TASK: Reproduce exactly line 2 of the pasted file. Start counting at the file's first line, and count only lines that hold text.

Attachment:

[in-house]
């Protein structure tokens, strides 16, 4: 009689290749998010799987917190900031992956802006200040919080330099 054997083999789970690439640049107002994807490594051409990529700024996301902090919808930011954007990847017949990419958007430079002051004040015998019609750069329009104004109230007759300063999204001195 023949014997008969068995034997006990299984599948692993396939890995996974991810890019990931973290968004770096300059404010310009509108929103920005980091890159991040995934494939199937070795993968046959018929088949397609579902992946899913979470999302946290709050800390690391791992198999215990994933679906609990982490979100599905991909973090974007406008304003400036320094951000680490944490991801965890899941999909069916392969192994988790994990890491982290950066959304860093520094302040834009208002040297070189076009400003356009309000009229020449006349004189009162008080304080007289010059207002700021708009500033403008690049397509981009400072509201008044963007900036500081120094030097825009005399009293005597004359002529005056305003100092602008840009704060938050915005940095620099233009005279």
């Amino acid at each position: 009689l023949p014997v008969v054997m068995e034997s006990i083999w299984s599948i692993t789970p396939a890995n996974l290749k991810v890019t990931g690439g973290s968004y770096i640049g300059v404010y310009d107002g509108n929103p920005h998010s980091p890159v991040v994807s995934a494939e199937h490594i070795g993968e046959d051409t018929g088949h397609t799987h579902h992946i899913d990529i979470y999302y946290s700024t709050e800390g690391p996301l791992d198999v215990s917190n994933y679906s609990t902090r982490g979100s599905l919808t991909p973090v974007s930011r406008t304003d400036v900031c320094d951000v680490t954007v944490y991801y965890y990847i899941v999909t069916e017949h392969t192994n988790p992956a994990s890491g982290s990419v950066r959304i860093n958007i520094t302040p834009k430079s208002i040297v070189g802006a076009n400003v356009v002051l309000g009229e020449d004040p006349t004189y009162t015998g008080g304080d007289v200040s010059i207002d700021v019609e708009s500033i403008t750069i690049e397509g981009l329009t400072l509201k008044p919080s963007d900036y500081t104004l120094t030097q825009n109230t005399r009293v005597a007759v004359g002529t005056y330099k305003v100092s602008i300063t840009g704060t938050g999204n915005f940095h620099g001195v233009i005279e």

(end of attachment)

């Protein structure tokens, strides 16, 4: 009689290749998010799987917190900031992956802006200040919080330099 054997083999789970690439640049107002994807490594051409990529700024996301902090919808930011954007990847017949990419958007430079002051004040015998019609750069329009104004109230007759300063999204001195 023949014997008969068995034997006990299984599948692993396939890995996974991810890019990931973290968004770096300059404010310009509108929103920005980091890159991040995934494939199937070795993968046959018929088949397609579902992946899913979470999302946290709050800390690391791992198999215990994933679906609990982490979100599905991909973090974007406008304003400036320094951000680490944490991801965890899941999909069916392969192994988790994990890491982290950066959304860093520094302040834009208002040297070189076009400003356009309000009229020449006349004189009162008080304080007289010059207002700021708009500033403008690049397509981009400072509201008044963007900036500081120094030097825009005399009293005597004359002529005056305003100092602008840009704060938050915005940095620099233009005279």